College of Law Faculty Scholarship

Abstract

In light of the financial crisis and the empirical findings from behavioral economics, policymakers should reconsider the fundamental question: what is competition? Only in understanding competition can one understand what competition can or cannot achieve under certain circumstances.

This Article reexamines one premise of competition, namely the extent to which firms, consumers, and the government are rational and act with perfect willpower. In varying this assumption, this Article maps four scenarios of competition.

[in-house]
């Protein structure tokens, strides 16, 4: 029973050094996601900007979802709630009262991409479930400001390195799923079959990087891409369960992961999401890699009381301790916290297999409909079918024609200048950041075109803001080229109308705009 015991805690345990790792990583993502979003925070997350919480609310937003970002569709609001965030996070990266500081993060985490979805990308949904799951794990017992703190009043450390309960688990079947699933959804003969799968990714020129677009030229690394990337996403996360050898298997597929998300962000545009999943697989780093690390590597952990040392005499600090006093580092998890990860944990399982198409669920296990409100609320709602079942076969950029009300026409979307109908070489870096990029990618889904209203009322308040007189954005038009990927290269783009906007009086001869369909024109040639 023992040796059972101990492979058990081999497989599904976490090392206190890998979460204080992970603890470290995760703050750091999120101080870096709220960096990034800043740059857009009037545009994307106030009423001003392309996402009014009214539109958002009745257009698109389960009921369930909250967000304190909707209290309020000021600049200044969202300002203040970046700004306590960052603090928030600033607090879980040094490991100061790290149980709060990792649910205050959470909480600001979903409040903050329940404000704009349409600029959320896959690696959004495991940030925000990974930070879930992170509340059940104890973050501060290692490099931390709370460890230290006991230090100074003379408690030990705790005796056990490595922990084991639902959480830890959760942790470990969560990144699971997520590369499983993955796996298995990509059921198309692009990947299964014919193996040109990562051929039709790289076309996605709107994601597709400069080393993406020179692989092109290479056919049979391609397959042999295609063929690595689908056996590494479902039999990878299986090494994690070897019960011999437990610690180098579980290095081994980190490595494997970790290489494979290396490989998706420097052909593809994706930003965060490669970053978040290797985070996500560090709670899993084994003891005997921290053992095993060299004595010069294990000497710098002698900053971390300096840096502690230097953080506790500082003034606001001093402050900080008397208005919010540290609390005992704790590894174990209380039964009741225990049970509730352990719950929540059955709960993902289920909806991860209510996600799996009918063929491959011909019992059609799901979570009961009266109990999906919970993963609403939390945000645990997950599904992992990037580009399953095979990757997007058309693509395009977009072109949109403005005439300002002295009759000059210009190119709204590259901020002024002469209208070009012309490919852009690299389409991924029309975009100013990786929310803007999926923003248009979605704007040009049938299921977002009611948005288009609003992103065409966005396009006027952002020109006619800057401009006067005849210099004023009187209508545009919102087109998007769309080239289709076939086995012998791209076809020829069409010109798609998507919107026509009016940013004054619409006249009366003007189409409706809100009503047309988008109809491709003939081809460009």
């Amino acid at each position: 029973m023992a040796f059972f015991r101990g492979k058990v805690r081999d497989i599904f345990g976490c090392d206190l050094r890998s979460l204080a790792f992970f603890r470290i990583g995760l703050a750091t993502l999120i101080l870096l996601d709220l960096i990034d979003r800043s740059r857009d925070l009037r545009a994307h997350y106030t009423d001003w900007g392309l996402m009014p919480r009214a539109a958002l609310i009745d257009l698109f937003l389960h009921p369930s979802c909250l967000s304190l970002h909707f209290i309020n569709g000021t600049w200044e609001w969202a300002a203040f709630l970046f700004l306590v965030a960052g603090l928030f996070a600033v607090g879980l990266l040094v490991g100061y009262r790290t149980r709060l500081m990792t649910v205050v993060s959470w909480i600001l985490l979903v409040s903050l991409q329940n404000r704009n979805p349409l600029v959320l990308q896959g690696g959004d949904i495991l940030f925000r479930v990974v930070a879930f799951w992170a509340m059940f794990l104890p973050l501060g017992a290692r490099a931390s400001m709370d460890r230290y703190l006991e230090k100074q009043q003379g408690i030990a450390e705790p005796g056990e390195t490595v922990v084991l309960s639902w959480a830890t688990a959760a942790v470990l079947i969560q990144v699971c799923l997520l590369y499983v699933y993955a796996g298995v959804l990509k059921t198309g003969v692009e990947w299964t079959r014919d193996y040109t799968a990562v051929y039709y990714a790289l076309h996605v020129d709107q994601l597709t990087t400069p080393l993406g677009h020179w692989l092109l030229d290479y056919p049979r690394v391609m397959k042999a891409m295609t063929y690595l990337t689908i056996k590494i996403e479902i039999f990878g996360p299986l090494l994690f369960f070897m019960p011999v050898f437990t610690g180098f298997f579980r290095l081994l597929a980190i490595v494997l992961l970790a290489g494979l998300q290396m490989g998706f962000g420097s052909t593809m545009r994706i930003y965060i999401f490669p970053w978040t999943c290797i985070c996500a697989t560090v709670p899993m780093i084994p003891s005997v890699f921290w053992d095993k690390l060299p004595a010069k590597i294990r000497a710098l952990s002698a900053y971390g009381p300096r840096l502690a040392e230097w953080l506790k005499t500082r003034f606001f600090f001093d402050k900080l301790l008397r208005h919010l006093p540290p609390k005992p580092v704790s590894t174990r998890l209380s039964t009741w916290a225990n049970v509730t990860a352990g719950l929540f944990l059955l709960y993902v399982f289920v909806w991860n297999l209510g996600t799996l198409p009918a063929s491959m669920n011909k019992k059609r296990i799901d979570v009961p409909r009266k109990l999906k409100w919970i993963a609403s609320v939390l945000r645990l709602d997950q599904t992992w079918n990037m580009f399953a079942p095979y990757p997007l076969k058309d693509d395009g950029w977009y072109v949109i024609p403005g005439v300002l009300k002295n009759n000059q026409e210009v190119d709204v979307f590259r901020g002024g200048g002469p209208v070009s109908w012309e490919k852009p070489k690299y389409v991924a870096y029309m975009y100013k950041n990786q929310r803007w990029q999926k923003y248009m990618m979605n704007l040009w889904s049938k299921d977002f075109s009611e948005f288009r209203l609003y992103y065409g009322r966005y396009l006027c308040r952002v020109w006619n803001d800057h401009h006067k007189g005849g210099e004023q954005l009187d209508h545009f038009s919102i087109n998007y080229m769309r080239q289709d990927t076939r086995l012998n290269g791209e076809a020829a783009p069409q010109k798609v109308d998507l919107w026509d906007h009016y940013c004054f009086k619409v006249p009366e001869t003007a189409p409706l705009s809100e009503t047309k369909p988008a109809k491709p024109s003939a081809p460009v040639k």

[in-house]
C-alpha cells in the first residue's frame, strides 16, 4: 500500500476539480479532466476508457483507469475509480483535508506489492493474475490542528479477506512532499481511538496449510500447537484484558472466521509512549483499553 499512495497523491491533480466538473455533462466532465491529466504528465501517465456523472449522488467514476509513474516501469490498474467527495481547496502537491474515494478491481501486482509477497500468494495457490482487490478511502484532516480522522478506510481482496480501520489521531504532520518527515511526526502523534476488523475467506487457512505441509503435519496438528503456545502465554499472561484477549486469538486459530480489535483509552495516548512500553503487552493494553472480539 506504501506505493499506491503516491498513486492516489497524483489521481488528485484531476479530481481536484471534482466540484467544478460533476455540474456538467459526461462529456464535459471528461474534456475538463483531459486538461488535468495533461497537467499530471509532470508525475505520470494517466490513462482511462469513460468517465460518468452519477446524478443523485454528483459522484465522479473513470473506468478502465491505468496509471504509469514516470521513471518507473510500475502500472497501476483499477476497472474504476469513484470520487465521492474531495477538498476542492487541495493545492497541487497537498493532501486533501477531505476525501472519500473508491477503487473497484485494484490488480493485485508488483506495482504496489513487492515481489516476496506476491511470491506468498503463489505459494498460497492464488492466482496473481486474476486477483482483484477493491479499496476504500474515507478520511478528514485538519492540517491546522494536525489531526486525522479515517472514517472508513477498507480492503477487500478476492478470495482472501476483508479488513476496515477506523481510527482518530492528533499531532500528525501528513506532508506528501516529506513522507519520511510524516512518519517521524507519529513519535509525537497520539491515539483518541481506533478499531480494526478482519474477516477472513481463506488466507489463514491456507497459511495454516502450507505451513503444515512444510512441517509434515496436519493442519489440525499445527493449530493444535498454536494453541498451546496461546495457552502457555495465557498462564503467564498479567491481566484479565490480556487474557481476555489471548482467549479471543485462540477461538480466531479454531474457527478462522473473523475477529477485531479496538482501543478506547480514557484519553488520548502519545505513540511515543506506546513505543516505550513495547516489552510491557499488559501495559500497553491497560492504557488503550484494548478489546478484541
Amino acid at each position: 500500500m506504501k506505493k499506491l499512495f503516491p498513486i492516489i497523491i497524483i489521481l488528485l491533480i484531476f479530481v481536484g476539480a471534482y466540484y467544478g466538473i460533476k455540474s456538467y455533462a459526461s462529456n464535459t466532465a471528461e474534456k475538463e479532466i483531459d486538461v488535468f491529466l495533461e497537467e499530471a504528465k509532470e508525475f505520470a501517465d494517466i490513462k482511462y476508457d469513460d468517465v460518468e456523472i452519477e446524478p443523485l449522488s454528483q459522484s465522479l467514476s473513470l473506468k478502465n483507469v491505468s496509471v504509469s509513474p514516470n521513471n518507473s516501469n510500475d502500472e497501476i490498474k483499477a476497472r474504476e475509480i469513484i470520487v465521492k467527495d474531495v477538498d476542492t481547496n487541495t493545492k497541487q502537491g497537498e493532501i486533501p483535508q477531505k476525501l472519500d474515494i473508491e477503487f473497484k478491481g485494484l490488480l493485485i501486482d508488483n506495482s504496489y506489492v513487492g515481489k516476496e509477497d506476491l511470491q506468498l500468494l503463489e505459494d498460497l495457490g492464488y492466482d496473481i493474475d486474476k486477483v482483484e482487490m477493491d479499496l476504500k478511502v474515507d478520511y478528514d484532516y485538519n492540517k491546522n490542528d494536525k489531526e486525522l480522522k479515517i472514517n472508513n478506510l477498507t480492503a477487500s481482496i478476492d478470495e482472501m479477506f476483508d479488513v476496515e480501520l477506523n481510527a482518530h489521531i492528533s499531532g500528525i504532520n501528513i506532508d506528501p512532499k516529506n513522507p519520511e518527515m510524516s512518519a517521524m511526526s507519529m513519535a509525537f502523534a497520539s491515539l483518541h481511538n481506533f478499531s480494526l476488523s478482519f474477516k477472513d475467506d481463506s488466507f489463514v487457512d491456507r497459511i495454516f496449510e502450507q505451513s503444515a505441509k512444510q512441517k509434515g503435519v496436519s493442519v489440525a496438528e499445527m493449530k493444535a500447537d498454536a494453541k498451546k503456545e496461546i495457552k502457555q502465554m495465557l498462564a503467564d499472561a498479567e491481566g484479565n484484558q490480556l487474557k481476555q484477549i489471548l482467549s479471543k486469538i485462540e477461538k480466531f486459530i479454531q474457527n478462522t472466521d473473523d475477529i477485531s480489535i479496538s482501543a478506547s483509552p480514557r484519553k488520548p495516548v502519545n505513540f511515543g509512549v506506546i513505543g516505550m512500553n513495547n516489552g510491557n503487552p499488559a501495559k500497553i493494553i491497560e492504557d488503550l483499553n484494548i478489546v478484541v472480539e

Competition authorities should revisit their conception of competition, including the underlying assumptions, to better understand the competitive dynamics in different industries. In engaging in this review, competition authorities should consider the developments in several inter-disciplinary fields, such as behavioral economics, new institutional economics, and evolutionary economics. The literature can provide competition authorities a richer understanding of observed behavior in the marketplace, how consumers choose, and additional remedial options, such as default options. Ultimately, these interdisciplinary economic theories can improve antitrust analysis by helping us understand first what competition is, second what competition can achieve for us, and finally how competition can promote the good life.

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